If you miss a pill and are worried, you can consider taking the emergency contraceptive pill, also known as 'the morning after pill'. This can prevent pregnancy after unprotected sex or if the contraception you have used has failed. These are available through your doctor or sexual health clinics.

What happens if I take too many pills?

If you've taken one extra contraceptive pill by mistake you should not experience any unusual symptoms. You can seek medical advice if you are worried.

If you have taken a few extra pills you may experience side effects such as nausea, vomiting, or vaginal bleeding. These symptoms will pass, however, if you are concerned it is best to speak to a healthcare professional.

How can I manage the side effects of the pill?

Most people who take the pill do not develop any side effects. However, a small number of people do.

Taking the pill just before bed may help to avoid side effects such as nausea or headaches.

Experiencing mood changes is common among women taking the pill. If you experience this, consider keeping a journal to track your mood or talking to a healthcare professional.

Certain oral contraceptives can worsen skin issues for some people, while others are prescribed them specifically to address skin conditions, such as acne. If your skin becomes worse, your doctor may recommend trialling a different COCP.

Taking the pill is also associated with a small increased risk of developing a blood clot. However, the risk is not the same for everyone.

What are the risks and benefits of using contraceptives long-term?

If you’ve been taking birth control for some time and have had no side effects, it’s likely that you can continue using it for as long as your doctor considers it a safe choice for you.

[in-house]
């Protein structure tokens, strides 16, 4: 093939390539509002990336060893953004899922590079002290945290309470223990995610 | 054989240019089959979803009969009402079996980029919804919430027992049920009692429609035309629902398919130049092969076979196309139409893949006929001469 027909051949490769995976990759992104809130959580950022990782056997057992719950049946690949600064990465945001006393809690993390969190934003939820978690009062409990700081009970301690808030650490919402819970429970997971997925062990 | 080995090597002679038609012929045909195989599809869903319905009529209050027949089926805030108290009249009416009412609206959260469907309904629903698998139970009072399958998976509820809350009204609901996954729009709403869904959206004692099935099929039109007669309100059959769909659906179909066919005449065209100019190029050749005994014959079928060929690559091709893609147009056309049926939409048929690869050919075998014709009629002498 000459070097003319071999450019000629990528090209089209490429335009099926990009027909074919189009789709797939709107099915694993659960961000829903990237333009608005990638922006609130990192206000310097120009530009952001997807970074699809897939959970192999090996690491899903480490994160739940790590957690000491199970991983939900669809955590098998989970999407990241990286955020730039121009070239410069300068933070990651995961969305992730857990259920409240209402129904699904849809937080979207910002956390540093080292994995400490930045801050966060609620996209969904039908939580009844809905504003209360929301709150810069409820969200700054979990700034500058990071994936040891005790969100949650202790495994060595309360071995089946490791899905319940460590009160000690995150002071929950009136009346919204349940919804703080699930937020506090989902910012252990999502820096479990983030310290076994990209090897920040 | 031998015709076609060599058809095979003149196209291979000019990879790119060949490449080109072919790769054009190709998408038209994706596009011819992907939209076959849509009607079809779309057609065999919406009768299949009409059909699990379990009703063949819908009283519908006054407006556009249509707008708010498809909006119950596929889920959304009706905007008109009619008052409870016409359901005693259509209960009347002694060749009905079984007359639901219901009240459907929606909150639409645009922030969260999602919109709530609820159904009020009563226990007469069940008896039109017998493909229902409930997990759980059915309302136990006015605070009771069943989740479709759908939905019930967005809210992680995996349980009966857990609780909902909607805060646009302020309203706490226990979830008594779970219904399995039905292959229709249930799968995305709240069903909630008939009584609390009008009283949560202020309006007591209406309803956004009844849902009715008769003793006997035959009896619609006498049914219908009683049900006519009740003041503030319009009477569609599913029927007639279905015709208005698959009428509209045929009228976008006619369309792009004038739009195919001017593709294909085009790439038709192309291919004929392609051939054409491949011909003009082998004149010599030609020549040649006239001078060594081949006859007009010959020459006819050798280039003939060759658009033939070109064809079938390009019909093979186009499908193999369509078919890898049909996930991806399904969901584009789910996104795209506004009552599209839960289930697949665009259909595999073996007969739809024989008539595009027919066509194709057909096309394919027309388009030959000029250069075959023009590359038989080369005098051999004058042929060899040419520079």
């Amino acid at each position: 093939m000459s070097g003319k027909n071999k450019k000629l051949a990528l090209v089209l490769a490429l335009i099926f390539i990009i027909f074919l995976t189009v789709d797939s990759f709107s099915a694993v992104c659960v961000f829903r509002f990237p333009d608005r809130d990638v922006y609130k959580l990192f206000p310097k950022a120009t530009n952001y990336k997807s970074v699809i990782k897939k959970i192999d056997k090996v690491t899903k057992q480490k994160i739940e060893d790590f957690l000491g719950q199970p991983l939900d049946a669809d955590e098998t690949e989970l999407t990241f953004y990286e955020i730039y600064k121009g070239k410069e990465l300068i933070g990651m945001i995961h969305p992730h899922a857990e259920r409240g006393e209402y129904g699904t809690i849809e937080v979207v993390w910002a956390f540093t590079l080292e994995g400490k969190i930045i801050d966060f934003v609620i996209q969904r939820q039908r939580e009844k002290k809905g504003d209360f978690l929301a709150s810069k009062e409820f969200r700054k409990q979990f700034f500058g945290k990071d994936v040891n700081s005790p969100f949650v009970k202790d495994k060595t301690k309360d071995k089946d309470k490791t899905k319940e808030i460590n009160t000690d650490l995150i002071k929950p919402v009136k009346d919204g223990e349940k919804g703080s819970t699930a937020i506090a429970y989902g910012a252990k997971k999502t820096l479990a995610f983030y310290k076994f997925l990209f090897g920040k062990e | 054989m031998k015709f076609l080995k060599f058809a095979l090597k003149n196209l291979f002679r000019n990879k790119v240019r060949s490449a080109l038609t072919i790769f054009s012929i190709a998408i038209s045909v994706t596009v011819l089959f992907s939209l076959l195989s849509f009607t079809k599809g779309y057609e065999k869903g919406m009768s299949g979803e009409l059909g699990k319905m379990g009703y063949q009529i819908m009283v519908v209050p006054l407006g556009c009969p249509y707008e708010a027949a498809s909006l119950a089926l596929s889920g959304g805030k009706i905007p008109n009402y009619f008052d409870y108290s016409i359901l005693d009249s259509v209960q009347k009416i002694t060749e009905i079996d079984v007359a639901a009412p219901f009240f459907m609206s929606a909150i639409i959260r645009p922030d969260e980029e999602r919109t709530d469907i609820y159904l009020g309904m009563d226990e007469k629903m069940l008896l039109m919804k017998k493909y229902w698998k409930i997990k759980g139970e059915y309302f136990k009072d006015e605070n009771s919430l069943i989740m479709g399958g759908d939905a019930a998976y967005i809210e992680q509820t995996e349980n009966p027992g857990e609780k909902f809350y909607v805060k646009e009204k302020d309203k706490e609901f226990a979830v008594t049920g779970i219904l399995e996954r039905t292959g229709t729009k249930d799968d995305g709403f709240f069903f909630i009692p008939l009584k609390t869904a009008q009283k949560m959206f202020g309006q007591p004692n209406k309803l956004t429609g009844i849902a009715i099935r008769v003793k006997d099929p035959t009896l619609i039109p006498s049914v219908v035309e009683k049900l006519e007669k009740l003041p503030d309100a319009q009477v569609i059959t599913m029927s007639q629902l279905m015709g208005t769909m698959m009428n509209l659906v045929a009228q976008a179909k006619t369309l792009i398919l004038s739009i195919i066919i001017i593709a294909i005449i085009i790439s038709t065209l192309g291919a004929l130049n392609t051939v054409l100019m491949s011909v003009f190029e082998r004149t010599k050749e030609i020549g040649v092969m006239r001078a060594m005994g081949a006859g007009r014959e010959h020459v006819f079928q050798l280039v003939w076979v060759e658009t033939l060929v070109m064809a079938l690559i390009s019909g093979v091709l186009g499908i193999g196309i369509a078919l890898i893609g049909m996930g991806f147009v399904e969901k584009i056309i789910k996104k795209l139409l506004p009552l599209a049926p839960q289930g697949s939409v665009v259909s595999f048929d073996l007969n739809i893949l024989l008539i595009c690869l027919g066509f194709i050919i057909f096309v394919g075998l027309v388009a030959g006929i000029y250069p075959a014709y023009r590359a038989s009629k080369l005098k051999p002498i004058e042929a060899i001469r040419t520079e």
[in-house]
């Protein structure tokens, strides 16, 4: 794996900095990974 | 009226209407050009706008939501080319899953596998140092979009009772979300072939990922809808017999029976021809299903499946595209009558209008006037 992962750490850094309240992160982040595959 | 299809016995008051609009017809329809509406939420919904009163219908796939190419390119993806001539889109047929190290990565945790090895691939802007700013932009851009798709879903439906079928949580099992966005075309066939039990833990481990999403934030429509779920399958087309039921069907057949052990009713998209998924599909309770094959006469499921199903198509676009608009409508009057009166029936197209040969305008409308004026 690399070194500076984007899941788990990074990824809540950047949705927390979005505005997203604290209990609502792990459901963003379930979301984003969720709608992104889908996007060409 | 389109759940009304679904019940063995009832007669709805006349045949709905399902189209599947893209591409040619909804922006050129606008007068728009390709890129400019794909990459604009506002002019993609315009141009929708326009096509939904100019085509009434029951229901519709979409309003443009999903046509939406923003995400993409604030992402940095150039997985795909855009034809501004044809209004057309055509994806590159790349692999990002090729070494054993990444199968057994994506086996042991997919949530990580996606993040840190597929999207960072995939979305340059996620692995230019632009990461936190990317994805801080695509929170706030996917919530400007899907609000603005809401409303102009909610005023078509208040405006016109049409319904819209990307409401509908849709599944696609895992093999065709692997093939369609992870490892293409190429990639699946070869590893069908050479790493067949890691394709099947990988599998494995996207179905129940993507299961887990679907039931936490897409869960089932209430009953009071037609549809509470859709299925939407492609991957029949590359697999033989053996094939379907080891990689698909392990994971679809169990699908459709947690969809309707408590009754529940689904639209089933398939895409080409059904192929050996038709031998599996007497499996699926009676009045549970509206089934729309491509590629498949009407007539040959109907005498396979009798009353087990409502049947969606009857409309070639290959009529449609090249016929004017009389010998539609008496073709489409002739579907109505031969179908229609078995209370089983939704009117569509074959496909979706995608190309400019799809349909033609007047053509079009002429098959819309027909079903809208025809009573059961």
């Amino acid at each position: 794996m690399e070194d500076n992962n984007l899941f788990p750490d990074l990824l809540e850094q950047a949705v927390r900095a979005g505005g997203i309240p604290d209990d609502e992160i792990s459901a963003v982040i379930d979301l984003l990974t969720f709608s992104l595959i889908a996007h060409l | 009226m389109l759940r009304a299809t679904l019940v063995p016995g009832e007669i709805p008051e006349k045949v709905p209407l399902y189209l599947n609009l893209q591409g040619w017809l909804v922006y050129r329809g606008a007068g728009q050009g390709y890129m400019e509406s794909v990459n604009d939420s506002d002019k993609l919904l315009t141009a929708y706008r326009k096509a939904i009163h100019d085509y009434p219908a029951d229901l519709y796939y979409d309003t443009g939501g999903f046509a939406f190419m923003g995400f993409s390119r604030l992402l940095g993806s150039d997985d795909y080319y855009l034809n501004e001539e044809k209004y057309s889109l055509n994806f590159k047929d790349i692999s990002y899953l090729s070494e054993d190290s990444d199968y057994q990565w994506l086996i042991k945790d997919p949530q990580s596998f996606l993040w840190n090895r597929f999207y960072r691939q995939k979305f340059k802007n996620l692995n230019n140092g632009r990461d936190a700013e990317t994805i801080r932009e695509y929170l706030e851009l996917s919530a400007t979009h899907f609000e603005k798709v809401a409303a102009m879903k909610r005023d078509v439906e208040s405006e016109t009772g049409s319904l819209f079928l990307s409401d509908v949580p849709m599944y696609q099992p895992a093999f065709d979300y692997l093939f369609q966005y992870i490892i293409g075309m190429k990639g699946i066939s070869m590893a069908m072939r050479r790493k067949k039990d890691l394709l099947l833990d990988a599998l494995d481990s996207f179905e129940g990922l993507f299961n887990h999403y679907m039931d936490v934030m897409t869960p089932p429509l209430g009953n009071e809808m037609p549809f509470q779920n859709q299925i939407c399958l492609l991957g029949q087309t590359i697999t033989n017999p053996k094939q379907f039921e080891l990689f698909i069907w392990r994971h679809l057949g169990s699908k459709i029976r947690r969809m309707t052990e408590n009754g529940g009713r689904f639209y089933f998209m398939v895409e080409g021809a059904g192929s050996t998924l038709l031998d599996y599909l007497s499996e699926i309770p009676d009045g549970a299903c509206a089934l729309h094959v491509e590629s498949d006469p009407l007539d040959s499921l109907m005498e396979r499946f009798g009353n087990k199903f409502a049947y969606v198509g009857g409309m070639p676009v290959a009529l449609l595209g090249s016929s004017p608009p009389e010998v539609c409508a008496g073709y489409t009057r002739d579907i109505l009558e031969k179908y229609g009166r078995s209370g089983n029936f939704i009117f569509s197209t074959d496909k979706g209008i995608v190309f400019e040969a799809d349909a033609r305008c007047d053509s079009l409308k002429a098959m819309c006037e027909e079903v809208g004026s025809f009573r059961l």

It is important to understand the risks and benefits associated with hormonal contraception.

Benefits Risks
  • It is very effective in preventing unplanned pregnancy if taken correctly.
  • Decreased risk of developing cancers of the uterus, ovaries and bowel.
  • It does not interfere with sex.
  • It usually makes withdrawal bleeds lighter, regular and less painful.
  • It can reduce symptoms of PMS.
  • It can slightly increase the risk of developing blood clots, breast cancer and cervical cancer.
  • It can cause side effects.
  • It does not protect against sexually transmitted infections (STIs)
  • It can interact with other medicines which makes it less effective.
  • You need to remember to take the pill every day. With the patch or vaginal ring - you must remember to change these accordingly.

It’s important to have regular checkups with your doctor or nurse when taking contraceptives. At these appointments, your doctor or nurse will check your blood pressure and body mass index (BMI).

They may also ask about any new medical conditions or medications you take to see if your chosen contraceptive method remains suitable for you.

How can I take the pill correctly when travelling?

It can be hard to remember to take your medication, even when you are at home. Travelling can disrupt your routine, especially when you are crossing time zones.

Image of medicines to take when travelling

Here are some tips for taking the pill safely when travelling:

  • set up an alarm reminder on your phone or a 24-hour countdown
  • keep a watch on ‘home time’ and continue to take your tablets at the normal time you would take them back home
  • before leaving, adjust your usual pill time based on your destination
  • take enough supply of the pill to cover your trip and any delays

Key points

  • For contraceptives to be effective, they need to be used consistently and correctly. This is particularly important for methods like contraceptive pills, which must be taken daily at the same time.
  • Some side effects of oral contraceptives such as nausea or headaches are common when you first start taking the pill. These usually subside with time.
  • You should ensure you have enough supply of your contraceptives to avoid running out and putting yourself at risk of pregnancy.
Medically reviewed by Dr. Caroline Fontana Written by our editorial team Last reviewed 01-12-2023